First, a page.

The prospect for returning the district to local governance in the near term appears limited. As we discuss in the Appendix, the district has not met all of the conditions necessary to end state control. In fact, as of September 2015, the district had fulfilled just three of the seven required conditions established in state law for terminating state control, and the state superintendent could improve the public’s understanding of not just these conditions, but his and his administrator’s approach for ultimately satisfying them. One of the requirements for returning the district to local control is that the district shows sufficient improvement in five key operational areas; the Fiscal Crisis and Management Assistance Team (FCMAT) is responsible for evaluating the district’s progress in these areas and for recommending improvements. FCMAT was created by state law to help local educational entities with fiscal and managerial oversight and assistance. State law allows the state superintendent to return power to the governing board for any of the five operational areas if he is satisfied with the district’s performance. However, based on the data FCMAT has provided, the district has shown limited progress in achieving the scores necessary for the gradual transition of control back to the governing board. After three years of being under the state superintendent’s control, and given the limited progress the district has made in improving its scores in the key areas FCMAT reviews, the district could benefit from having a clearly articulated action plan that prioritizes FCMAT’s findings and recommendations and communicates its efforts to the public.

The Return of the District to Local Control Depends on Comprehensive and Sustained Improvement, and the District Is Currently Far From Meeting the Established Standards

When a school district requires emergency funding from the State, state law requires FCMAT to conduct a comprehensive assessment of the district and to perform annual follow‑up reviews of its performance in five operational areas: financial management, pupil achievement, personnel management, facilities management, and community relations and governance.8 FCMAT has published three evaluations of the district to date, most recently in July 2015. The California Education Code (education code) requires the state superintendent, in consultation with the Los Angeles County Superintendent of Schools (county superintendent) and FCMAT, to determine the amount of improvement needed before the district’s five‑member school board (governing board) regains power. Although the specific amount of improvement required for the district has not been documented, Education’s fiscal director indicated that the district is expected to attain an average score of 6 on the scaled rating rubric in each operational area, with no individual sub‑score lower than a 4 for any specific standard within an operational area.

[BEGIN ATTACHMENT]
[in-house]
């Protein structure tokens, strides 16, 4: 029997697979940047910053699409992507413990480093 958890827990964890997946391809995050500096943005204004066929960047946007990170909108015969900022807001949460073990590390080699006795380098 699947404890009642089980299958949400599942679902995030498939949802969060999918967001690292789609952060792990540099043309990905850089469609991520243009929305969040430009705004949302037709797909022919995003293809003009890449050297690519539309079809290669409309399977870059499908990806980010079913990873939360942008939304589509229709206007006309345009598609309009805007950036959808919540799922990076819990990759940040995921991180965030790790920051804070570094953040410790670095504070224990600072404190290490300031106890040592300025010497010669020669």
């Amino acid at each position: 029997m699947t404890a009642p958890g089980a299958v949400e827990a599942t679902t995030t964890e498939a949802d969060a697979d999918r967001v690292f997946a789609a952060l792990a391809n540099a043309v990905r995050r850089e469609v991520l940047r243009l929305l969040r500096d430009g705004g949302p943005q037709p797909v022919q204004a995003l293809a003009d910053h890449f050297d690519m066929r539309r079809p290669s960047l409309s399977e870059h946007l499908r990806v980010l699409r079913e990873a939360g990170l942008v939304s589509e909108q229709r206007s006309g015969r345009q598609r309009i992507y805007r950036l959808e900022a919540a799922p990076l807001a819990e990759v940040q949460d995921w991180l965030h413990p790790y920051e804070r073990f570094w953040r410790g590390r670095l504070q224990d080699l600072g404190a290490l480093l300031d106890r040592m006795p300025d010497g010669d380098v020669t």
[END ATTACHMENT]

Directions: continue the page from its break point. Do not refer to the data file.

However, so far the district has performed poorly in FCMAT’s reviews—as shown in Table 2—demonstrating minimal progress toward achieving the scores necessary to return the district to local control. For example, the district earned a score of 2.87 in the area of pupil achievement in 2015—only 0.84 more than the 2014 score and far from the expected score of 6. Additionally, despite a projected balanced budget for fiscal year 2015–16, the district earned a score of 1.95 in financial management in 2015, only a slight increase from 2014’s score of 1.33. According to FCMAT, it assessed the district based on 43 financial management standards, and it found that the district had not fully implemented any of them: specifically, the district had only partially implemented 33 standards, and it had not implemented the remaining 10 at all. At its current rate, it may take the district several years to achieve the required scores in that area. However, the district has been under state control for just over three years, and according to FCMAT, a recovery process of this magnitude is a challenging and multiyear effort. Other school districts under state control have also taken a number of years to return to local control. For example, Compton Unified, West Fresno Elementary, and Vallejo City Unified school districts each took roughly eight years to transition from having a state administrator to having a local governing board with the authority to make decisions.

Table 2
Fiscal Crisis and Management Assistance Team’s Evaluation of Inglewood Unified School District’s Performance
Operational Area Report Year Number of Standards
2013 2014 2015
Community Relations and Governance 1.05 0.45 1.4 20
Personnel Management 1.46 1.36 2.82 28
Pupil Achievement 3.23 2.03 2.87 31
Financial Management 1.19 1.33 1.95 43
Facilities Management 2.24 2.59 3.81 33

Sources: Fiscal Crisis and Management Assistance Team’s Comprehensive Review Report (July 2013), Follow-up Review Report (July 2014), and Progress Report (July 2015).

The State Lacks a Clearly Stated and Publicly Available Action Plan Prioritizing Where the District Needs to Improve and How Such Improvement Will Be Achieved

Although Education’s fiscal director stated that he is kept informed of significant district actions or changes in the district’s finances, the public lacks information that explains how the state superintendent and his state administrator are prioritizing the district’s problems and what specific strategies and actions they are engaging in to ultimately improve the district. Lacking such transparency, the public can feel disconnected from the State’s actions and may find it difficult to develop confidence in an approach that is not widely understood and communicated.